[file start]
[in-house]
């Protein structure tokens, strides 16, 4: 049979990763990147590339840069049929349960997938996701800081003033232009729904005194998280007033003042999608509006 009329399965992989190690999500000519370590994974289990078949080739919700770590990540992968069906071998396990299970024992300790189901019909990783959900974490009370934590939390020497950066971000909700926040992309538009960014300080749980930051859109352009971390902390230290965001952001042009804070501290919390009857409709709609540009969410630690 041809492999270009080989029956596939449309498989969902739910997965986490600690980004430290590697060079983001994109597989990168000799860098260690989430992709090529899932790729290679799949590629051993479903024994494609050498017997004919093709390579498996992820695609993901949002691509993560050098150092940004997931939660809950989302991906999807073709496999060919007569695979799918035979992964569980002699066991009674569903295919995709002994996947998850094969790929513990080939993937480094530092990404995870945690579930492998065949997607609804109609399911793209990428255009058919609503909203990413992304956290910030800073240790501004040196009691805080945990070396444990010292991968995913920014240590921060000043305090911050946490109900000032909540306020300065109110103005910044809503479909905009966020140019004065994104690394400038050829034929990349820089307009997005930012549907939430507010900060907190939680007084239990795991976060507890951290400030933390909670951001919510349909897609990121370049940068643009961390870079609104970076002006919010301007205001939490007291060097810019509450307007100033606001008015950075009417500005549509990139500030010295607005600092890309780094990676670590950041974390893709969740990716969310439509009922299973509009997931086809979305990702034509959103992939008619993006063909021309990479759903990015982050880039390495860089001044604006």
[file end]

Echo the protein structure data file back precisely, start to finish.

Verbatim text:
[in-house]
């Protein structure tokens, strides 16, 4: 049979990763990147590339840069049929349960997938996701800081003033232009729904005194998280007033003042999608509006 009329399965992989190690999500000519370590994974289990078949080739919700770590990540992968069906071998396990299970024992300790189901019909990783959900974490009370934590939390020497950066971000909700926040992309538009960014300080749980930051859109352009971390902390230290965001952001042009804070501290919390009857409709709609540009969410630690 041809492999270009080989029956596939449309498989969902739910997965986490600690980004430290590697060079983001994109597989990168000799860098260690989430992709090529899932790729290679799949590629051993479903024994494609050498017997004919093709390579498996992820695609993901949002691509993560050098150092940004997931939660809950989302991906999807073709496999060919007569695979799918035979992964569980002699066991009674569903295919995709002994996947998850094969790929513990080939993937480094530092990404995870945690579930492998065949997607609804109609399911793209990428255009058919609503909203990413992304956290910030800073240790501004040196009691805080945990070396444990010292991968995913920014240590921060000043305090911050946490109900000032909540306020300065109110103005910044809503479909905009966020140019004065994104690394400038050829034929990349820089307009997005930012549907939430507010900060907190939680007084239990795991976060507890951290400030933390909670951001919510349909897609990121370049940068643009961390870079609104970076002006919010301007205001939490007291060097810019509450307007100033606001008015950075009417500005549509990139500030010295607005600092890309780094990676670590950041974390893709969740990716969310439509009922299973509009997931086809979305990702034509959103992939008619993006063909021309990479759903990015982050880039390495860089001044604006």